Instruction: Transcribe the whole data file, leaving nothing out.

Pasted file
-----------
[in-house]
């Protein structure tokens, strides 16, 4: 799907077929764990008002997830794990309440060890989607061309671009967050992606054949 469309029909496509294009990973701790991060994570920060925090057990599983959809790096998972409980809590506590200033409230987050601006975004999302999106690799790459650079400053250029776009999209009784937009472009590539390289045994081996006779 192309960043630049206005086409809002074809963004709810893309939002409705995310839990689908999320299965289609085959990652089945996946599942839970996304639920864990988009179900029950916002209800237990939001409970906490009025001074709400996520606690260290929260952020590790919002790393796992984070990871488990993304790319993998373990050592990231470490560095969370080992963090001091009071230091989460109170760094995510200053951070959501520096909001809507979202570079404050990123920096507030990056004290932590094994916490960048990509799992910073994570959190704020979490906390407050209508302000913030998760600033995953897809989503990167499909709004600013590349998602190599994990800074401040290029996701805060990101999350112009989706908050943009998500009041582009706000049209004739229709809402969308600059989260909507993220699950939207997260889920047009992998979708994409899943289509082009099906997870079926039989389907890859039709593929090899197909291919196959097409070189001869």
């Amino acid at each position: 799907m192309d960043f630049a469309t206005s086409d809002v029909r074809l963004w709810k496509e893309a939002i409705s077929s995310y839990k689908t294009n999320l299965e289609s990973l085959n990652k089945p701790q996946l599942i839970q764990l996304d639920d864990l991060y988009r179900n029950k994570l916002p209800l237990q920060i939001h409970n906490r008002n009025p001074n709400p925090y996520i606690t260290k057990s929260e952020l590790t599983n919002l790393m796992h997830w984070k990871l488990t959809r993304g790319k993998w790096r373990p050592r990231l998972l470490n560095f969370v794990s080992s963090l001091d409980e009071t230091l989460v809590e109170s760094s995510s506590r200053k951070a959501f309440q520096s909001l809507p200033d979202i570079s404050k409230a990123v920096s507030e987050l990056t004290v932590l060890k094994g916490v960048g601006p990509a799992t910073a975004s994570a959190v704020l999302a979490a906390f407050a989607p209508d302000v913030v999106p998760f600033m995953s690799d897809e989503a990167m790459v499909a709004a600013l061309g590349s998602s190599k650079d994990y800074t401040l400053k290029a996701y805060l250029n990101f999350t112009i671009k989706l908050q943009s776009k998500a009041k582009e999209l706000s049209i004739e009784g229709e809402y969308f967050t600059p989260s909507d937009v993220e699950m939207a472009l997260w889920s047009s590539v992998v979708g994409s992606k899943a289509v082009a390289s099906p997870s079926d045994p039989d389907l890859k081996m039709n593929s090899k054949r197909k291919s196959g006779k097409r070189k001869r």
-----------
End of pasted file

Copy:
[in-house]
């Protein structure tokens, strides 16, 4: 799907077929764990008002997830794990309440060890989607061309671009967050992606054949 469309029909496509294009990973701790991060994570920060925090057990599983959809790096998972409980809590506590200033409230987050601006975004999302999106690799790459650079400053250029776009999209009784937009472009590539390289045994081996006779 192309960043630049206005086409809002074809963004709810893309939002409705995310839990689908999320299965289609085959990652089945996946599942839970996304639920864990988009179900029950916002209800237990939001409970906490009025001074709400996520606690260290929260952020590790919002790393796992984070990871488990993304790319993998373990050592990231470490560095969370080992963090001091009071230091989460109170760094995510200053951070959501520096909001809507979202570079404050990123920096507030990056004290932590094994916490960048990509799992910073994570959190704020979490906390407050209508302000913030998760600033995953897809989503990167499909709004600013590349998602190599994990800074401040290029996701805060990101999350112009989706908050943009998500009041582009706000049209004739229709809402969308600059989260909507993220699950939207997260889920047009992998979708994409899943289509082009099906997870079926039989389907890859039709593929090899197909291919196959097409070189001869």
């Amino acid at each position: 799907m192309d960043f630049a469309t206005s086409d809002v029909r074809l963004w709810k496509e893309a939002i409705s077929s995310y839990k689908t294009n999320l299965e289609s990973l085959n990652k089945p701790q996946l599942i839970q764990l996304d639920d864990l991060y988009r179900n029950k994570l916002p209800l237990q920060i939001h409970n906490r008002n009025p001074n709400p925090y996520i606690t260290k057990s929260e952020l590790t599983n919002l790393m796992h997830w984070k990871l488990t959809r993304g790319k993998w790096r373990p050592r990231l998972l470490n560095f969370v794990s080992s963090l001091d409980e009071t230091l989460v809590e109170s760094s995510s506590r200053k951070a959501f309440q520096s909001l809507p200033d979202i570079s404050k409230a990123v920096s507030e987050l990056t004290v932590l060890k094994g916490v960048g601006p990509a799992t910073a975004s994570a959190v704020l999302a979490a906390f407050a989607p209508d302000v913030v999106p998760f600033m995953s690799d897809e989503a990167m790459v499909a709004a600013l061309g590349s998602s190599k650079d994990y800074t401040l400053k290029a996701y805060l250029n990101f999350t112009i671009k989706l908050q943009s776009k998500a009041k582009e999209l706000s049209i004739e009784g229709e809402y969308f967050t600059p989260s909507d937009v993220e699950m939207a472009l997260w889920s047009s590539v992998v979708g994409s992606k899943a289509v082009a390289s099906p997870s079926d045994p039989d389907l890859k081996m039709n593929s090899k054949r197909k291919s196959g006779k097409r070189k001869r």